The wild mink has gained acceptance as a sentinel species in environmental monitoring. However, only limited data are available in the literature on factors driving variability in concentrations of organic pollutants in this species. This study characterizes the differences in contaminant concentrations in subcutaneous fat of male mink from four different areas in Sweden and demonstrates how age, season and body condition influence concentrations of polychlorinated biphenyl (PCB) congeners, polybrominated diphenyl ether (PBDE) congeners (including methoxylated forms, MeO-PBDEs), as well as the pesticides dichlorodiphenyldichloroethylene (DDE), chlordane and hexachlorobenzene (HCB). The data were statistically treated using multiple regression and principal component analysis. The Sigma PCB concentration and concentrations of PCB congeners 138, 156, 157, 180,170/190, 189, 194, 206, 209 as well as PBDE 153/154 varied with age. Season had an influence on Sigma PCB, PBDE 47 and PBDE 153/154 concentrations, as well as concentrations of most PCB congeners, with the exception of PCB 101, 110, 141 and 182/187. Lean mink had higher concentrations of most PCBs and PBDEs than mink with larger fat depots. The analyzed pesticides (DDE, oxychlordane, HCB) showed no systematic variation with season, age or body condition. The concentrations of MeO-PBDEs were generally low and 6Me-PBDEO 47 was the most commonly detected MeO-PBDE in mink from marine, brackish and freshwater areas. The results indicate that age, season and body condition are factors that may influence the concentrations of PCBs and PBDEs, and it is thus recommended to take these factors into account when analyzing mink exposure data.

  • 16.
    Rotander, Anna
    Örebro University, School of Science and Technology.
    Monitoring persistent organic pollutants (POPs) in sub-Arctic and Arctic marine mammals, 1984 - 20092011Doctoral thesis, comprehensive summary (Other academic)
    Abstract [en]

    The Arctic has become an important indicator region for assessing persistence and bioaccumulation properties of persistent organic pollutants (POPs). This thesis is aimed at evaluating the occurrence of persistent halogenated POPs in seven species of sub-Arctic and Arctic marine mammals over a 25-year period. The emphasis is on studying temporal variations in concentration of three categories of POPs, including naturally occurring organobromine compounds.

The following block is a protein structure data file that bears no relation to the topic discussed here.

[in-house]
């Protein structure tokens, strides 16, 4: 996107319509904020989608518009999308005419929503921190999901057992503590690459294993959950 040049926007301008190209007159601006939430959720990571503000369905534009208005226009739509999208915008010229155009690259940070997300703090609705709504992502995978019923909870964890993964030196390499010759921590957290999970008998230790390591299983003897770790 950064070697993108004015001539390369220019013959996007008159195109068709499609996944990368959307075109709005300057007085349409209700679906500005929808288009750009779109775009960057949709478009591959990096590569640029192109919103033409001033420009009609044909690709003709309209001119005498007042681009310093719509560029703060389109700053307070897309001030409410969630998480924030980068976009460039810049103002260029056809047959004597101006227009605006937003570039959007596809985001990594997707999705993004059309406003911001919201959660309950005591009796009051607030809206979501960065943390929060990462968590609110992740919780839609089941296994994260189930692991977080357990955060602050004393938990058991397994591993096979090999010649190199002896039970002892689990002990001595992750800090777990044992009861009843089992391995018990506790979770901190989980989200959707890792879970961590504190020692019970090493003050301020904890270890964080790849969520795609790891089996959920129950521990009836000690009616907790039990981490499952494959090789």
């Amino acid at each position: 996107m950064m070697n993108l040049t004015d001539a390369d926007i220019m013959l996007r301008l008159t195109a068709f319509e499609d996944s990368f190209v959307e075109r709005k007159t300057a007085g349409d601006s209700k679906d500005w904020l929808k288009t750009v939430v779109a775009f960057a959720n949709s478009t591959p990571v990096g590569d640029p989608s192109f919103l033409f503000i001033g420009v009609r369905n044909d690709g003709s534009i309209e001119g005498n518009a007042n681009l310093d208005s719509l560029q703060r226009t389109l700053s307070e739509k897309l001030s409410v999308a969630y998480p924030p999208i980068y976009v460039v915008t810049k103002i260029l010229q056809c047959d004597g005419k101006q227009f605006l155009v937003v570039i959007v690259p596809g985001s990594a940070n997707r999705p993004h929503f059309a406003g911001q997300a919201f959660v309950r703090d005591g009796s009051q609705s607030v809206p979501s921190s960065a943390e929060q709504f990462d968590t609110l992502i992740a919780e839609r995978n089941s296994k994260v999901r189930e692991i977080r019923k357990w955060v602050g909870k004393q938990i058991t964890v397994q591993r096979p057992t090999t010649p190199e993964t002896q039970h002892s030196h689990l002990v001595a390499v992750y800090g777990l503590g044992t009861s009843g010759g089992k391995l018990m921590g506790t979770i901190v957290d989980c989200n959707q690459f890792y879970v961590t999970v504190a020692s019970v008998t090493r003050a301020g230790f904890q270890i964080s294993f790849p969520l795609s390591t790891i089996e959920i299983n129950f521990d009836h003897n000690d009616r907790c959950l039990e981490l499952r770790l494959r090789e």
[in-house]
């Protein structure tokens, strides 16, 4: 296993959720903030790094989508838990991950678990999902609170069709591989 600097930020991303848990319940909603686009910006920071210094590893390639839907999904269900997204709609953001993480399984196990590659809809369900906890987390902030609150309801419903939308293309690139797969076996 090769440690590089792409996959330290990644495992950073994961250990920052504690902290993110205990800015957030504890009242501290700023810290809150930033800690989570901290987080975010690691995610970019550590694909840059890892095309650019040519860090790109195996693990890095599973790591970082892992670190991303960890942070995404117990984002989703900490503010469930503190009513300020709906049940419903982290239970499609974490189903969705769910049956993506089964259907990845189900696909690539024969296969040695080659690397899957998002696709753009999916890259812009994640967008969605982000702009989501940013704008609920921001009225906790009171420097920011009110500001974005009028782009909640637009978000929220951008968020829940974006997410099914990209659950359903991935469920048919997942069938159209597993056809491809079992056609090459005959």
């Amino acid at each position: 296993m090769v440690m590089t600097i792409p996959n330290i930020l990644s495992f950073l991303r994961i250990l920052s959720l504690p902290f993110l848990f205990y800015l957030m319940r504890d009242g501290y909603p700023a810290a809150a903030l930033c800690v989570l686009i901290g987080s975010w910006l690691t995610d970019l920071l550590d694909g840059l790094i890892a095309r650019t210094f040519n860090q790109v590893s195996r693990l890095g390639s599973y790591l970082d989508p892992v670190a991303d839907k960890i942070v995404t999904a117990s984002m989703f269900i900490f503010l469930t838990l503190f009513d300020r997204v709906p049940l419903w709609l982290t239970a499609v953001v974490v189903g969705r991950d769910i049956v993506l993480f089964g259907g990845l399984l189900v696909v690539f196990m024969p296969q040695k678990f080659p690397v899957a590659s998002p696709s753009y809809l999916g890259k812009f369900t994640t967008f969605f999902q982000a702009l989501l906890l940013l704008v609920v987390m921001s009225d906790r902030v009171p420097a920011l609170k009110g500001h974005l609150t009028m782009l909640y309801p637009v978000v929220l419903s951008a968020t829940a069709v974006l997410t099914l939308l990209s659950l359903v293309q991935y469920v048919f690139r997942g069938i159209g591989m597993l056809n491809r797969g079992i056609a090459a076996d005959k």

Polybrominated diphenyl ethers (PBDEs), Metoxylated diphenyl ethers (MeO-PBDEs), and polychlorinated naphtalenes (PCNs) were extracted from blubber tissue and analyzed by GC/MS. Polyfluoroalkyl substances (PFAS) were extracted from livers and analyzed by LC-MS/MS. Although restricted by the number of pooled samples, survey points, and species available from the specimen banks, the results showed some interesting contamination patterns.

    Overall, pollutant concentrations showed signs of declining or levelling out, indicating a decrease in POP exposure in the studied areas in recent years. However, increasing levels of long-chain fluorinated compounds (PFCAs) present in most species is a finding of concern, and implies that a continuous monitoring of these compounds is important. Interestingly, a shift over time in the relative abundance of PFOS isomers in ringed seals was observed, indicating a change in exposure to PFOS in recent years.

    In many of the investigated species the MeO-PBDE levels equalled or exceeded the levels of PBDEs, showing that MeO-PBDEs can be major contributors to the organobromine load in marine mammal species. No apparent relation was found between PBDE and MeO-PBDE levels, adding further support for a natural origin of MeO-PBDEs.

    List of papers
    1. Polybrominated diphenyl ethers (PBDEs) in marine mammals from Arctic and North Atlantic regions, 1986 – 2009
    Open this publication in new window or tab >>Polybrominated diphenyl ethers (PBDEs) in marine mammals from Arctic and North Atlantic regions, 1986 – 2009
    Show others...
    2012 (English)In: Environment International, ISSN 0160-4120, E-ISSN 1873-6750, Vol. 40, p. 102-109Article in journal (Refereed) Published
    Abstract [en]

    A selection of PBDE congeners was analyzed in pooled blubber samples of pilot whale (Globicephala melas), ringed seal (Phoca hispida), minke whale (Balaenoptera acutorostrata),fin whale (Balaenoptera physalus), harbor porpoise (Phocoena phocoena), hooded seal (Cystophora cristata) and Atlantic white-sided dolphin (Lagenorhynchus acutus), covering a time period of more than 20 years (1986–2009). The analytes were extracted and cleaned-up using open column extraction and multi-layer silica gel column chromatography, and the analysis was performed on a GC-MS system operating in the NCI mode. The highest PBDE levels were found in the toothed whale species pilot whale and white-sided dolphin, and the lowest levels in fin whales and ringed seals. One-sided analyses of variance (ANOVA) followed by Tukey comparisons of means were applied to test for differences between years and sampling areas. Due to inter-year sampling variability, only general comparisons of PBDE concentrations between different sampling areas could be made. Differences in PBDE concentrations between three sampling periods, from 1986 to 2007, were evaluated in samples of pilot whales, ringed seals, white-sided dolphins and hooded seals. The highest PBDE levels were found in samples from the late 1990s or beginning of 2000, possibly reflecting the increase in the global production of technical PBDE mixtures in the 1990s. The levels of BDE #153 and #154 increased relative to the total PBDE concentration in some of the species in recent years, which may indicate an increased relative exposure to higher brominated congeners. In order to assess the effect of measures taken in legally binding international agreements, it is important to continuously monitor POPs such as PBDEs in sub-Arctic and Arctic environments.